The American Diabetes Association, and doctors who treat Diabetes Mellitus, use three tests to determine if a patient is diabetic. It’s pretty simple and straightforward, and I have written about them in previous blogs! The three tests are:

1. Fasting Blood Sugar

2. Two-hour Blood Sugar (after a 75 gram oral glucose load or a large meal)

3. Hemoglobin A1C

To diagnose Diabetes Mellitus Type II, any of the following results qualify:

The Fasting Blood Sugar has to be 126 mg% or higher.

(Normal is 65 to 110)

The 2-Hour Blood Sugar has to be 200 mg% or higher.

(Normal is 140 or less)

The Hemoglobin A1C has to be 6.5% or higher.

(Normal is 4.8 to 5.7%)

These are widely-accepted diagnostic criteria used by most doctors.

Pre-diabetes is a Hemoglobin A1C between 5.7% and 6.4% or a Fasting blood sugar between 110 mg% and 126 mg%.

5% to 10% of pre-diabetics will become diabetic within one year, and 70% of them will

sometime during their lifetime.

Just like finger-stick testing of blood sugar, many doctors are recommending this method for measuring Hemoglobin A1C, rather than the long-standing practice of testing for A1C in a fasting state and performed by a certified lab. This finger-stick method is called “Point-of-care” (POC) testing.

The problem arises when you try to use POC Hemoglobin A1C testing to diagnose Diabetes. The results obtained are variable, unreliable, and not reproducible so this method for diagnosing diabetes is discouraged. Finger-stick devices for POC testing are not precise enough to prevent external factors from skewing the results. There are just too many variables that can affect the results making an accurate diagnosis uncertain.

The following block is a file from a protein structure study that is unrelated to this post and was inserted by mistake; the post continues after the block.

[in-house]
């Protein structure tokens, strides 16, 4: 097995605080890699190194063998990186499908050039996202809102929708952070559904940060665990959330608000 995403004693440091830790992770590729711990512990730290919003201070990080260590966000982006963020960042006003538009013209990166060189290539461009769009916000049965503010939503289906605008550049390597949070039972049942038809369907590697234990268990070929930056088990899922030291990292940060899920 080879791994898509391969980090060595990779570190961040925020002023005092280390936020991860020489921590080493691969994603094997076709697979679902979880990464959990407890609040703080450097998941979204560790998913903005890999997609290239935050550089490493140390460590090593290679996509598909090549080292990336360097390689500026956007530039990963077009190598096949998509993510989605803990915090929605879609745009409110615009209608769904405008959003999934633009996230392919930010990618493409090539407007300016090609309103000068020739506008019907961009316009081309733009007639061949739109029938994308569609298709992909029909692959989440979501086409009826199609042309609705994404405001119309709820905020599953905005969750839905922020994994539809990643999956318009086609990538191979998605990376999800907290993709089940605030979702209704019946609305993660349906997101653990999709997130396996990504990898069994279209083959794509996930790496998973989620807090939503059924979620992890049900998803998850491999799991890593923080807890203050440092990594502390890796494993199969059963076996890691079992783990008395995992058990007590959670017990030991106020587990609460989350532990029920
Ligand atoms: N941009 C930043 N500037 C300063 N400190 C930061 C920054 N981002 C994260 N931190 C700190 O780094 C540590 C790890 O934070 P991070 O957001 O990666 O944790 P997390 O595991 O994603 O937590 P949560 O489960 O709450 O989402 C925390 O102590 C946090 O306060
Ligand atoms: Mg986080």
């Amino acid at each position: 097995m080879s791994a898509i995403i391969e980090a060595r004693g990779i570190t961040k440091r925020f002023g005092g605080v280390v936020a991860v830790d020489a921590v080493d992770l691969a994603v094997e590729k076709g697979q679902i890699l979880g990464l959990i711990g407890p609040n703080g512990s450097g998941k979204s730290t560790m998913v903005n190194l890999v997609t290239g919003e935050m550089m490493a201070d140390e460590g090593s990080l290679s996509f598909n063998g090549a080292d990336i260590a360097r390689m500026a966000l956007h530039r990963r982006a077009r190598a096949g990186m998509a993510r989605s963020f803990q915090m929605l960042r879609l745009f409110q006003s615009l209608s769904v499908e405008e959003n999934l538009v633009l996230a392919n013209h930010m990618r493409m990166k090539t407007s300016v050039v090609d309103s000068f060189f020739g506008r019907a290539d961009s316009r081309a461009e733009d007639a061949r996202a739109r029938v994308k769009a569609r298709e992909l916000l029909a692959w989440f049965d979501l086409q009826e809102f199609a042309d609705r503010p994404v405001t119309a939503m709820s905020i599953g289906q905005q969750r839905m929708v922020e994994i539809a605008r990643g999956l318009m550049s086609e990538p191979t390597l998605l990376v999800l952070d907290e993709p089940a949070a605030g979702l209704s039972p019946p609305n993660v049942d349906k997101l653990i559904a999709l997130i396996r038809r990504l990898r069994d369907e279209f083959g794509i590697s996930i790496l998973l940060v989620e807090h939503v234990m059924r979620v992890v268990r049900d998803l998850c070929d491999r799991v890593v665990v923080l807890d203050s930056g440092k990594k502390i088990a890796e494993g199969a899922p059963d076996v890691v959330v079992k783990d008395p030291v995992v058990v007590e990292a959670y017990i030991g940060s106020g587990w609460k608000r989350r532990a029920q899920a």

For the ongoing management of previously-diagnosed diabetes, point-of-care testing is acceptable and recommended. The results are good enough to give the doctor a picture of the degree to which the patient’s blood sugar is under control. But when determining if a patient is diabetic, more accurate and reliable blood testing is preferred. Telling someone they are diabetic has all sorts of social and economic implications including eligibility for obtaining life and health insurance, premium rates, and disability determinations, etc. So accuracy is very important.

Using the accepted criteria for diagnosing diabetes is in the best interest of the patient. Calling someone diabetic when they’re not can be costly to them, but if they really are, treating them early and controlling their blood sugar is important for longevity, quality of life, and preventing long-term effects. Thus the need for precise and accurate results.

My recommendation for folks with a strong family history of diabetes is to have one, or all, of the above-mentioned tests every six to twelve months. It’s acceptable to have these done by the finger-stick technique for screening purposes. But if any of them is abnormal, all three tests should be repeated by a reliable lab on blood drawn from the patient’s vein. This provides the doctor with the most accurate results and thus an accurate diagnosis. This is the standard of care for diagnosing Diabetes Mellitus and should be followed by all medical practitioners.

Reference: O’Brien MJ, Sacks DB, Point-of-care Hemoglobin A1C Testing. JAMA 2019 Oct 8;322(14):1404-1405.

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